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How TransLink prepares for winter

CMBC Winter Weather

While the seasonal calendar says it’s fall, Mother Nature has a sneaky way of saying otherwise. Preparations are well underway to ensure that we’re doing our best to stay one step ahead of the inclement weather.

What we’re doing to help keep you moving

SkyTrain

SkyTrain is an integral part of our transit network, with 70 linear kilometers of track on the Expo and Millennium lines and 19 kilometres of track on the Canada Line.

We undertake various steps to ensure that when wintry weather hits we’re in the position to hit back.

Similar to how commuters change their footwear for rain, snow and ice, SkyTrain does too! Brass collector shoes are installed for winter weather as they are great at cutting through snow and ice. On the tracks, our proprietary de-icing trains spray Glycol to de-ice the power rail to help keep a consistent electrical connection.

New this year, we’re installing heat tracing on the Canada Line where heavy ice buildup led to service disruptions in February 2017.

The heat tracers will gently warm the power rail to help ensure ice doesn’t build up and special covering will also be installed to help protect the power rail. Anti-icing and sanding are done too to ensure the power rail and tracks are clear of ice. Canada Line cars have a braking system similar to ABS brakes on your vehicle that helps avoid slippage in this weather.

Bus

Our bus fleet is 1,400+ strong, and with ridership at record highs we know that keeping you moving is important. New this year is a “tire sock” that we will pilot on buses operating between Production Way–University Station and Simon Fraser University when snowy weather limits access to Burnaby Mountain.

These tire socks have worked well in other jurisdictions and we anticipate they will assist our buses with traction on snowy and icy roads.

Some other preparations we undertake to help our buses through snow and ice conditions include a snow/ice switch controlled by our operators that gives the bus tires better traction in the snow.

When we can, we also switch out articulated buses for traditional buses, which have better traction in snow. Articulated buses allow for quick movement of large numbers of passengers and are great for turning and maneuvering throughout our Metro Vancouver streets, however when travelling up hills or on streets with have poor conditions, the heavy back halves can create some traction problems.

Lastly, when needed, we work with municipalities to create snow routes to coordinate our service with priority corridors for snow clearing, should conditions become severe.

Trolley Buses

We are proud to have one of the largest trolley systems in North America. To help keep you moving during the winter months, we’ve developed a unique and proprietary de-icer truck to help combat snow and ice on our trolley wires.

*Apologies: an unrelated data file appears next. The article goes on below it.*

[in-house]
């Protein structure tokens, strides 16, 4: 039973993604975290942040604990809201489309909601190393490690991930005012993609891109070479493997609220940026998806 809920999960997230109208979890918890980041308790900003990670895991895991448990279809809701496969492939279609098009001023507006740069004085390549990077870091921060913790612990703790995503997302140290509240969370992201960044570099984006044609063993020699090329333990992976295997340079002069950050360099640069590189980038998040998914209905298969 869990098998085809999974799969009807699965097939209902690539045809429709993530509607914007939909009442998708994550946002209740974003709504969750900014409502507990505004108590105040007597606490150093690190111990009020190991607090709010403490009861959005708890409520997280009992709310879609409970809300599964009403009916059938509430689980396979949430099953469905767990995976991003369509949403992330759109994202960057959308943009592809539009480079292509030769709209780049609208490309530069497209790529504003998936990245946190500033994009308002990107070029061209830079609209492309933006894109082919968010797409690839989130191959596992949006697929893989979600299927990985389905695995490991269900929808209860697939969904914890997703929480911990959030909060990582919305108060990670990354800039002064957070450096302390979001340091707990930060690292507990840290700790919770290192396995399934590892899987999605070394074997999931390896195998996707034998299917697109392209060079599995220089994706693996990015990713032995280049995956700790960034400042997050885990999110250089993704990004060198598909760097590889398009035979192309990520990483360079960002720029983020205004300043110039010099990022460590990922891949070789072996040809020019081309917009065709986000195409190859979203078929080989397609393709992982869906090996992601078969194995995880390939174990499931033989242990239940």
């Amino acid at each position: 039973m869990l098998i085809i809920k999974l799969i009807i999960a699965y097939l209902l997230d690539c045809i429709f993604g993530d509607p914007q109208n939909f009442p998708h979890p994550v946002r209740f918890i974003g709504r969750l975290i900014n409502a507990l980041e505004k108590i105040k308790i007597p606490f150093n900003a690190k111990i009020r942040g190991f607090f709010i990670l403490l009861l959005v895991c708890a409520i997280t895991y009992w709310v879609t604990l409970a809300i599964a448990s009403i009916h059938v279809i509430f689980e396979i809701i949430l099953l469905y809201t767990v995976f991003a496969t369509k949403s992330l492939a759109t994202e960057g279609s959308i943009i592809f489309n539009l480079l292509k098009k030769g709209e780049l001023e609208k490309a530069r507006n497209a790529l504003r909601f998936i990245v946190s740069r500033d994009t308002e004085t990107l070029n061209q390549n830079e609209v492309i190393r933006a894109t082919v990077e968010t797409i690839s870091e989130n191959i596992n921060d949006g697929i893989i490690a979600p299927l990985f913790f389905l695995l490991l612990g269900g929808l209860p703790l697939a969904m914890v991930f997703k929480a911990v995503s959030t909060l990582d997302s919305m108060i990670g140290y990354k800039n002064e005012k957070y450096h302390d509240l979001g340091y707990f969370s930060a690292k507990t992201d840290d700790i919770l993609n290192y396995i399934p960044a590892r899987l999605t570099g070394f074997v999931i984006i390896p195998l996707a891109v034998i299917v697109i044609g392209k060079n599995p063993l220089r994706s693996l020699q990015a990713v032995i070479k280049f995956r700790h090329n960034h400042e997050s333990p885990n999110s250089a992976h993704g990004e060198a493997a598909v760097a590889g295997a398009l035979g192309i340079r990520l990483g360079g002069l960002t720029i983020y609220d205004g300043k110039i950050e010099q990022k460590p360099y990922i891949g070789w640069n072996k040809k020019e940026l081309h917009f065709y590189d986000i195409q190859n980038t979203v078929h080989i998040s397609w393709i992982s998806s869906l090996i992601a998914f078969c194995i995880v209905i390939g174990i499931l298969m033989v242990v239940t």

This system, developed with the help of local university engineering students, has special pads that spread glycol along the electric wires to help keep the wires free of snow and ice.

FUN FACT: Trolley de-icer trucks can cover 300 kilometers of wire in about six hours over an evening!

And of course, when and where needed extra staff will be deployed, including SkyTrain Attendants and Transit Police, to assist customers in getting where they need to go.  We also employ an arborist to maintain all trees and branches within 10 metres of the SkyTrain tracks. In partnership with Canadian Pacific Railway, the same work is occurring for West Coast Express tracks.

HandyDART

HandyDART is a door-to-door service, and as such, it requires frequent travel throughout residential side streets.

New this year, HandyDART staff will be reaching out to frequent destinations for our customers to ensure requirements for salting, sanding and access are met. Also new this year is we will be targeting difficult locations by having staff reach out to customers with problem driveways and access to see if they have a clearing plan. When conditions require reduction to essential service, two drivers will staff each bus to assist customers with loading and unloading.

If you missed our livestream today, you can catch it below.

Take a look back to last year to see how we tackled Mother Nature with some excellent transit tips to manage inclement weather, as well as an in depth look at 6 things TransLink is doing to prepare for more wintry weather.

Know before you go!

If there’s snow or ice, ensure you plan ahead with Trip Planner or m.translink.ca on your mobile device, and make sure to allow yourself extra commuting time.

Sign up for transit alerts so you’ll be the first to know if there are changes in the transit schedule.

Follow our customer information team on Twitter (@TransLink) and save their number (604) 953-3333 on your mobile device.

Are you prepared for wintry weather?

Author: Sarah Kertcher


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